When two verbs are together in a sentence, the first verb agrees with the subject. The second verb can be either a gerund or an infinitive. The first verb determines whether the second verb should be a gerund or an infinitive. 

These verbs need to be followed by gerunds:
Think about
Give up
Feel like
(Can’t) help
(Can’t) stand
(Don’t) mind

You can’t say, “I enjoy to drive.” You have to say, “I enjoy driving.”

Read a longer list of verbs that require gerunds here.

These verbs need to be followed by infinitives:
Would like

You can’t say, “She promises studying.”  You have to say, “She promises to study.”

Read a longer list of verbs that require infinitives here.

Some verbs can be followed by either a gerund or an infinitive. Here are a few:

These verbs can be followed by a gerund or a noun/infinitive combo.
These verbs can have either gerunds or infinitives, but the meaning of the sentence changes.

How do you know when to use a gerund and when to use an infinitive? You have to learn the verbs. You could memorize the list of verbs above. However, native English speakers don’t usually learn them like that. Just pick a few verbs at a time and practice using them correctly until you know what sounds correct and what sounds wrong.

Play this Battleship game to practice using gerunds and infinitives correctly.

Example 1:
Watch this short educational video by a student from the University of Oregon:

Example 2:

Maroon 5

Look for the girl with the broken smile,
ask her if she wants to stay awhile. Maroon 5 (Photo credit: trashpaintedgold)

Can you complete these song lyrics with gerunds or infinitives?

1. I can’t help __ in love with you. (fall)

2. I don’t mind ___ every day out on your corner in the pouring rain. (stand)

3. I want __ free, I want __ free, I want __ free from your lies, you’re so self-satisfied, I don’t need you. (break / break / break)

4. Today I don’t feel like __ anything, I just want to stay in my bed. (do)

5. I hate __ up out of the blue uninvited but I couldn’t stay away, I couldn’t hide it, I had hoped you’d see my face and be reminded that for me it isn’t over.  (turn)

6. So I cross my heart and I hope __ that I’ll only stay with you one more night. (die)

7. I don’t need __ to control you, look into my eyes and I’ll own you with them moves like Jagger. (try)

8. Stop __, stop __, I don’t want to think anymore. I left my head and my heart on the dance floor. (call / call)

9. Hey Jude, don’t let me down, you have found her, now go and get her. Remember __ her into your heart, then you can start __ it better. (let / make)

Check your answers here. The songs are not in the same order as the questions, so pay attention!

Example 3:

Here’s another set of song lyrics. Fill in the blanks with gerunds or infinitives.

1. You make me feel like __, I want __ the night away. (dance / dance)

2. A wise man said only fools rush in, but I can’t help ___ in love with you. (fall)

3. I forgot __ __ her, I can’t seem to get her off my mind. (remember / forget)

4. I guess you’d call it cowardice, but I’m not prepared to go on line this. I can’t, I can’t, I can’t stand ___, I can’t, I can’t, I can’t stand ___, I can’t, I can’t, I can’t stand ___ you. (lose / lose / lose)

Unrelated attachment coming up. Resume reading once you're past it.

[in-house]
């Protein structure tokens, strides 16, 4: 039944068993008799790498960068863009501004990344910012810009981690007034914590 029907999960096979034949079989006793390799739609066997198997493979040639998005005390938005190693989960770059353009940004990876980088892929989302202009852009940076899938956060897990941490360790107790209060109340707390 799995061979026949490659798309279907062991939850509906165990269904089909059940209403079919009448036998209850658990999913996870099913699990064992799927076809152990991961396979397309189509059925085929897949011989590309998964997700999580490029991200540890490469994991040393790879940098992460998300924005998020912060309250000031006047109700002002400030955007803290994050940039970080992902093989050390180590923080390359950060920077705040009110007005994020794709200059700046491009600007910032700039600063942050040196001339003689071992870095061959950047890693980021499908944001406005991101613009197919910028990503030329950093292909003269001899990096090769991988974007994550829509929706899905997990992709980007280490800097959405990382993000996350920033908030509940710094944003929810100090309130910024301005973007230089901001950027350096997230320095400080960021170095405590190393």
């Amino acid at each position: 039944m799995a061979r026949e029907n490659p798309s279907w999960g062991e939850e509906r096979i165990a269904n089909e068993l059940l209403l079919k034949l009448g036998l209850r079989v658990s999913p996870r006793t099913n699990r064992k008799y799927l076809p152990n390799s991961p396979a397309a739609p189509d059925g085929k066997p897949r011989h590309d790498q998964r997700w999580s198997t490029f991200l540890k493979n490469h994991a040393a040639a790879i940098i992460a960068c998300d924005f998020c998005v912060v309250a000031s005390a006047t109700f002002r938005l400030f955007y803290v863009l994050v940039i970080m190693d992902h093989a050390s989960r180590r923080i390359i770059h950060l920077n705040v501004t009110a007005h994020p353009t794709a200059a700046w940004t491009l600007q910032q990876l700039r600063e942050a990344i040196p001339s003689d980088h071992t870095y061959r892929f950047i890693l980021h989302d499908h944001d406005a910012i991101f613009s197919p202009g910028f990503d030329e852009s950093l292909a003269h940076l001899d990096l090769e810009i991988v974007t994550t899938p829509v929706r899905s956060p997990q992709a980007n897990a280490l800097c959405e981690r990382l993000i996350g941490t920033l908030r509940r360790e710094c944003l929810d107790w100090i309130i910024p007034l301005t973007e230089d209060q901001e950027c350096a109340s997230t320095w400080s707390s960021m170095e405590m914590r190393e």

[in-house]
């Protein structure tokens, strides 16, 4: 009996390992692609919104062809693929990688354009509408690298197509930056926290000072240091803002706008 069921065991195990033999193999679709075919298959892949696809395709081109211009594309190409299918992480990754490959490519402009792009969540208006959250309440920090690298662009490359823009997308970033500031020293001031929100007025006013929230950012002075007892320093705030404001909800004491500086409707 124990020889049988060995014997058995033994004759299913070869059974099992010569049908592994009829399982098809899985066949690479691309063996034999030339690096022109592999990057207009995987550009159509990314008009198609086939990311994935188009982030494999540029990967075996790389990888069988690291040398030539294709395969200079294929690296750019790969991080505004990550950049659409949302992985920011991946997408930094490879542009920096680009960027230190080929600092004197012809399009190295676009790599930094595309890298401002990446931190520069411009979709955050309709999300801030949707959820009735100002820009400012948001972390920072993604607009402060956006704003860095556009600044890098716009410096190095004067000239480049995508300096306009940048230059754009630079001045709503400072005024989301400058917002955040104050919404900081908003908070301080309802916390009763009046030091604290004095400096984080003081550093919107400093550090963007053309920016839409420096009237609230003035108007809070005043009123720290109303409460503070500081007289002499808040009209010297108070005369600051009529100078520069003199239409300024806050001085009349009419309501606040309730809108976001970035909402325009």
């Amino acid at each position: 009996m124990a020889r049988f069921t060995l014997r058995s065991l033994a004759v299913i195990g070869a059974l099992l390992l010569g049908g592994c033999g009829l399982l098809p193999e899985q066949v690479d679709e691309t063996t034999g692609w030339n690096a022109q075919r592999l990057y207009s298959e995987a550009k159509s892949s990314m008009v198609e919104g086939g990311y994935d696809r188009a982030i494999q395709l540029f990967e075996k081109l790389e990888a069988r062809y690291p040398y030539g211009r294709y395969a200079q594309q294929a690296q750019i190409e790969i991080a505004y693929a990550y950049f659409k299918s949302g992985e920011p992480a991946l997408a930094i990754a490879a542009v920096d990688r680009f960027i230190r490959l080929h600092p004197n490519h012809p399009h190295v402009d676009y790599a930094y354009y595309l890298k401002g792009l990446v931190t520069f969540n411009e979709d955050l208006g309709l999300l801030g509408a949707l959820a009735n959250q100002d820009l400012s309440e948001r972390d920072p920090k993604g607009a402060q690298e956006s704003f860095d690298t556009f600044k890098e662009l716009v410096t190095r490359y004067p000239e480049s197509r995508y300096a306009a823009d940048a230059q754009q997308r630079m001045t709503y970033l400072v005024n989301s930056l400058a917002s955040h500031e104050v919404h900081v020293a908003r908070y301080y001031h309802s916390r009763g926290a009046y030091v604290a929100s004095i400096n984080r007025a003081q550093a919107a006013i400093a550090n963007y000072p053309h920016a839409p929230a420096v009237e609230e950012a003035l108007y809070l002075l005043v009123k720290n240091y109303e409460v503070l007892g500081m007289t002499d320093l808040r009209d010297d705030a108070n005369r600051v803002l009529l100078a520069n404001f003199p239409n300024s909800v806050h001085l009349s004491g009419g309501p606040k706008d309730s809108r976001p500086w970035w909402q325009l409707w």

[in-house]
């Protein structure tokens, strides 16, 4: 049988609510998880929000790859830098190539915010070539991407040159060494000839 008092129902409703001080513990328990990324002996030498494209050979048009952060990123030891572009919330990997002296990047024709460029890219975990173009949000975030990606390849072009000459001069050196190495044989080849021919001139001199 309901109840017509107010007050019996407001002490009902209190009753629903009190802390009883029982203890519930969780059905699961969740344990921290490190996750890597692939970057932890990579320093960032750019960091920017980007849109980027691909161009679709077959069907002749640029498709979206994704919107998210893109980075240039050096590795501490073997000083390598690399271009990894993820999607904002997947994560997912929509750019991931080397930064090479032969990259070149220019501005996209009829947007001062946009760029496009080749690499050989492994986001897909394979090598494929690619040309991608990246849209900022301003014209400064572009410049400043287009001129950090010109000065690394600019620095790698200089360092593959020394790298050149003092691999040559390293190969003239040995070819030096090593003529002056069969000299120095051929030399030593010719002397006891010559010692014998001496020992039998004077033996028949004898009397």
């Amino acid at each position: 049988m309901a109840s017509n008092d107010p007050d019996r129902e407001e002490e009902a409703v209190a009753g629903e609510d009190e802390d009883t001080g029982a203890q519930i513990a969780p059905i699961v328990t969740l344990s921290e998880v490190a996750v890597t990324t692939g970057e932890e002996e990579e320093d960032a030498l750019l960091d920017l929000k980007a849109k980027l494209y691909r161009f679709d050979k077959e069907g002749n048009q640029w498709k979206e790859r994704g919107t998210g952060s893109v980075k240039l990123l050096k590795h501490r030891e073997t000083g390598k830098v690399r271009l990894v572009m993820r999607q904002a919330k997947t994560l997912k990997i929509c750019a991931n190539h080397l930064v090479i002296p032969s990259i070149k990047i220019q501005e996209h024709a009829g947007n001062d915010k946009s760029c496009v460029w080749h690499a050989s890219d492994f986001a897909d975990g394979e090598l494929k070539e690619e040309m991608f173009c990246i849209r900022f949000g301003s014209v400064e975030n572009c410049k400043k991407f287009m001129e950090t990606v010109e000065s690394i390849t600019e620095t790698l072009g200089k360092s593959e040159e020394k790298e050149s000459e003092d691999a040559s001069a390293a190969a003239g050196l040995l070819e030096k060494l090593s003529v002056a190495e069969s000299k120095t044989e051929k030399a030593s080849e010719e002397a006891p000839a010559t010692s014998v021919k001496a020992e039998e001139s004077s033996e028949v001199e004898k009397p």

5. You gave me a reason to believe in myself, just when I’d given up ___. (dream)

6. My soul starts spinning again, I can’t stop ___ no I won’t stop ___. (feel / feel)

Watch the video to check your answers. The songs are in order.


Example 4:
Check out this rap between two characters, Mike (Mr. Infinitive), and Paul (Mr. Gerund).

Want more single-serving grammar? Click here for more Four quick examples grammar explanations.
Need more examples? Here’s another explanation with practice exercises for gerunds and infinitives.


In English, obligation is expressed using words like should, must, and have to. Look at the pictures below. What are the signs telling you to do?

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Tips for practicing conversation

elephant talk

Grab a friend and get talking. (Photo credit: gin_able)

Conversation is the best way to improve fluency and confidence in a new language.  All you need is a partner (or two, or three, or more) and some ideas. It helps to have a partner who is fluent in the language you’re learning, but even if you are both students, you can practice and correct each other’s mistakes. And if you need ideas, here is a list of tips and topics to get you started.

Some tips for practicing conversation:

  • Make a date. Have a set conversation time during which you will focus only on practicing. Beginners can do 15 minutes, intermediate learners can do 30 minutes, and more advanced students can work up to an hour. Know when you are starting and when you are ending, so that you don’t get distracted.
  • Share the learning. It’s easy to find a partner to do a language exchange; that is, somebody who is fluent in the language you’re learning and who wants to learn your native language. If you do find this kind of partner, make sure that you give each language equal time in your practice. Again, this means that you will have a specific start time, and halfway through your session, you will make the conscious decision to switch languages. Try to give each language exclusive time rather than jumping back and forth between the two.
  • Don’t be shy. This kind of conversation is awkward. It is more difficult than conversation in your native language. Take the attitude that you’re not going to let fear of sounding silly keep you from practicing. Just go for it.
  • Be patient with yourself and your partner. Try to minimize the amount of time you spend correcting each others’ mistakes and focus on fluency, not accuracy.
  • Have fun!

 The March Conversation Marathon is a new conversation activity every Tuesday and Thursday.  They are written for ELLs (English Language Learners) but can be adapted to many languages. Try them.  And check back here twice a week to watch the list of March Marathon activities grow.

A French-speaking Canadian volunteer helps two...

When you practice, try to spend less time teaching each other and more time listening. The focus is on fluency, not accuracy. (Photo credit: Wikipedia)

Beginning English:
My secret celebrity alter ego
Do you believe in ghosts?
April Fool!

Intermediate English:
Hot air balloon survivor
The job counselor
Selling it

Intermediate to advanced English:
Plane crash survivor
Where’s my lawyer?